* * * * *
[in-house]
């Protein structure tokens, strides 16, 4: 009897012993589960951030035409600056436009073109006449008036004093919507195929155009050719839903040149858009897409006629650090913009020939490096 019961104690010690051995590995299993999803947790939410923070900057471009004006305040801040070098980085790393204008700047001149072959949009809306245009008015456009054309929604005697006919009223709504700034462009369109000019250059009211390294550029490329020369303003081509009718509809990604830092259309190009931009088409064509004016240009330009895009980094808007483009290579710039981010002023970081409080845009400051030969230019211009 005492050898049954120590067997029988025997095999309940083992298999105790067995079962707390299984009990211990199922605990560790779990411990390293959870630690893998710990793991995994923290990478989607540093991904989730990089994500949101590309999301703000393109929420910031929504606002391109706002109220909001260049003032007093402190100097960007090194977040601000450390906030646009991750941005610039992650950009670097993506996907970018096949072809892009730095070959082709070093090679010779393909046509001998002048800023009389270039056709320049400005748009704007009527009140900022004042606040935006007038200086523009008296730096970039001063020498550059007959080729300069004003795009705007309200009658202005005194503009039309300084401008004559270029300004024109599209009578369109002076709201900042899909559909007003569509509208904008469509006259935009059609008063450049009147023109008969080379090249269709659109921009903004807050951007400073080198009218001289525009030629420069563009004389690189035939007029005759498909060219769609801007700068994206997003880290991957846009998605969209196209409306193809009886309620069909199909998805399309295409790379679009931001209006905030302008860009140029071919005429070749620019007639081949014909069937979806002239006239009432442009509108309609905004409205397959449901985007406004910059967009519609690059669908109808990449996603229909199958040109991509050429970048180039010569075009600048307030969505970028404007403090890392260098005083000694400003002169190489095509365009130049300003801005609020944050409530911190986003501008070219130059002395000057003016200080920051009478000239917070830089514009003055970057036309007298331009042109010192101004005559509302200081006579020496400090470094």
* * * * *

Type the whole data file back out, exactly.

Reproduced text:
[in-house]
């Protein structure tokens, strides 16, 4: 009897012993589960951030035409600056436009073109006449008036004093919507195929155009050719839903040149858009897409006629650090913009020939490096 019961104690010690051995590995299993999803947790939410923070900057471009004006305040801040070098980085790393204008700047001149072959949009809306245009008015456009054309929604005697006919009223709504700034462009369109000019250059009211390294550029490329020369303003081509009718509809990604830092259309190009931009088409064509004016240009330009895009980094808007483009290579710039981010002023970081409080845009400051030969230019211009 005492050898049954120590067997029988025997095999309940083992298999105790067995079962707390299984009990211990199922605990560790779990411990390293959870630690893998710990793991995994923290990478989607540093991904989730990089994500949101590309999301703000393109929420910031929504606002391109706002109220909001260049003032007093402190100097960007090194977040601000450390906030646009991750941005610039992650950009670097993506996907970018096949072809892009730095070959082709070093090679010779393909046509001998002048800023009389270039056709320049400005748009704007009527009140900022004042606040935006007038200086523009008296730096970039001063020498550059007959080729300069004003795009705007309200009658202005005194503009039309300084401008004559270029300004024109599209009578369109002076709201900042899909559909007003569509509208904008469509006259935009059609008063450049009147023109008969080379090249269709659109921009903004807050951007400073080198009218001289525009030629420069563009004389690189035939007029005759498909060219769609801007700068994206997003880290991957846009998605969209196209409306193809009886309620069909199909998805399309295409790379679009931001209006905030302008860009140029071919005429070749620019007639081949014909069937979806002239006239009432442009509108309609905004409205397959449901985007406004910059967009519609690059669908109808990449996603229909199958040109991509050429970048180039010569075009600048307030969505970028404007403090890392260098005083000694400003002169190489095509365009130049300003801005609020944050409530911190986003501008070219130059002395000057003016200080920051009478000239917070830089514009003055970057036309007298331009042109010192101004005559509302200081006579020496400090470094």